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Does the MLA exemption for vehicle purchase money apply if the bank finances credit life as part of the loan? What if it finance the loan origination fee?

My bank has received a loan application from an active duty military individual to purchase a vehicle. My understanding is that if the bank finances credit life as part of the loan that the exemption from the Military Lending Act (MLA) for vehicle purchase money loans no longer applies. Is the same true if the bank finances the loan origination fee?

No. Financing a loan origination fee does not disqualify a loan from MLA exemption for vehicle purchase money loans.

First, under both the statute and the regulation MLA exempts from the definition of “covered credit” “a loan procured in the course of purchasing a car or other personal property, when that loan is offered for the express purpose of financing the purchase and is secured by the car or personal property procured.” Second, the Department of Defense’s “Interpretive Rule,” as revised in December 2017, lists two items that, if financed by the loan, make the loan ineligible for the exemption. Those two items are (1) credit-related products and (2) hybrid purchase money and cash advance credit transactions. Thus, a purchase money loan financing an origination fee is exempt.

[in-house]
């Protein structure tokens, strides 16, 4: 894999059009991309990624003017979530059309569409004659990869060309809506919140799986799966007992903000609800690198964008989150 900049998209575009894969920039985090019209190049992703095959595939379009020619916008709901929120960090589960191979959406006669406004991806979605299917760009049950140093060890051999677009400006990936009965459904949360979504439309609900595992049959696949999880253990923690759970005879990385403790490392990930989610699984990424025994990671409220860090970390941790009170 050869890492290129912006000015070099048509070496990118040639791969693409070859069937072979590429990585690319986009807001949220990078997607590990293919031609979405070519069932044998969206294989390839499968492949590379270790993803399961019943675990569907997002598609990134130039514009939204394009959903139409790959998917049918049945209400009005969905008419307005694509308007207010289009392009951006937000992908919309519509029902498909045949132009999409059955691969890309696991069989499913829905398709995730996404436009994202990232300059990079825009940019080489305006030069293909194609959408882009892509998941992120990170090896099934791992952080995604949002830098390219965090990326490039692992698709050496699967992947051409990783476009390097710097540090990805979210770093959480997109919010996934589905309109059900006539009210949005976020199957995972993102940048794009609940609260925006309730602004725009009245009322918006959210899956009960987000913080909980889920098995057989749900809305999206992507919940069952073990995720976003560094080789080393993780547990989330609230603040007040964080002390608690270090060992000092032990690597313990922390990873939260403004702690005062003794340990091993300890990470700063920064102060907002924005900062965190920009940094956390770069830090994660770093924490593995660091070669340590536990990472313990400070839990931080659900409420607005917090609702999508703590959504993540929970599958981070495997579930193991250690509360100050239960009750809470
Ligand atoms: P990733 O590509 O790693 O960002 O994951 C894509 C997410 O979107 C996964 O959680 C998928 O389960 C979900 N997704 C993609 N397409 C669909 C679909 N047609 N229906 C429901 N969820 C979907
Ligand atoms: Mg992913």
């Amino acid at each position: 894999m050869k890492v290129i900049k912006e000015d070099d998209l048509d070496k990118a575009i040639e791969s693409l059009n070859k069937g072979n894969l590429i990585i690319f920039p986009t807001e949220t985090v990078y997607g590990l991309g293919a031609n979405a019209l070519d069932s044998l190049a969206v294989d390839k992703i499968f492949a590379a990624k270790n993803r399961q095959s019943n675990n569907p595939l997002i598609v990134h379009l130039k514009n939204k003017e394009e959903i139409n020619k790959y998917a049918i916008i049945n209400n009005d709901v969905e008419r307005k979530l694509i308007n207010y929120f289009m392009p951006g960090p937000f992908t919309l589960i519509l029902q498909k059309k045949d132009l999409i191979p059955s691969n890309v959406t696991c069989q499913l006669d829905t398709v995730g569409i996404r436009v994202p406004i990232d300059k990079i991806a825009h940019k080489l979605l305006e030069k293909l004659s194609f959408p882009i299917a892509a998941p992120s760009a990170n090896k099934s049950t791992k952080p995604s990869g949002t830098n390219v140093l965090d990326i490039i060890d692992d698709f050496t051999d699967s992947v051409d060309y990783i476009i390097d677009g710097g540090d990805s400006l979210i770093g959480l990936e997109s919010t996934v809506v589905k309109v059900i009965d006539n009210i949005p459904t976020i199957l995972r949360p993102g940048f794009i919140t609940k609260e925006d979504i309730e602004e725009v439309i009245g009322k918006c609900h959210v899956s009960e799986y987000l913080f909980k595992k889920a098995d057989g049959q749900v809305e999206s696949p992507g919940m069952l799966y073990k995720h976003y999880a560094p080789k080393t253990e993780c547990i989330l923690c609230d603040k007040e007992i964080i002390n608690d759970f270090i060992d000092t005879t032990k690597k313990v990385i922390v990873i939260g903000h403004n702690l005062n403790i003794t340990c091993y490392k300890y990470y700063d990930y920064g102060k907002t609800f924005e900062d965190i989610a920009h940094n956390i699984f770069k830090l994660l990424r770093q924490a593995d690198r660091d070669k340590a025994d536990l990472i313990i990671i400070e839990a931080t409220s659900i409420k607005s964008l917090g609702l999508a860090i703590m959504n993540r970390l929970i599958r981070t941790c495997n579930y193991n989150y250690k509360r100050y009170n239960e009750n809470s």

Moreover, notwithstanding the Department of Defense’s Interpretive Rule, to be exempt from MLA, neither the statute nor the MLA Regulation requires that the loan only finance the item securing the loan. Under both the statute and the regulation, loans are exempt if they are offered for the “express”— not “sole” — purpose of purchasing the property being used to secure the loan. Thus, both the statute and the MLA Regulation exempt purchase money loans even if they are used to finance other items such as credit insurance because the loans are offered for the express purpose of purchasing the vehicle. Legally, the statute and regulation prevail over any inconsistent provision in an interpretive rule. Indeed, some federal banking agencies have recently emphasized that statutes and regulations are “law”; guidance (e.g., an interpretive rule) is not.

In amended Q&A 2, the DoD addressed the application of the MLA rule’s exemptions for credit transactions that are intended to finance the purchase of a motor vehicle or personal property when the credit is secured by the purchased motor vehicle or personal property and where the creditor simultaneously extends credit in an amount greater than the purchase price of the motor vehicle or personal property. The DoD’s amended answer stated that the exemptions are available where credit beyond the purchase price of the object is used to finance “any costs expressly related to that object…provided it does not also finance any credit-related product or service.” (July 2019)

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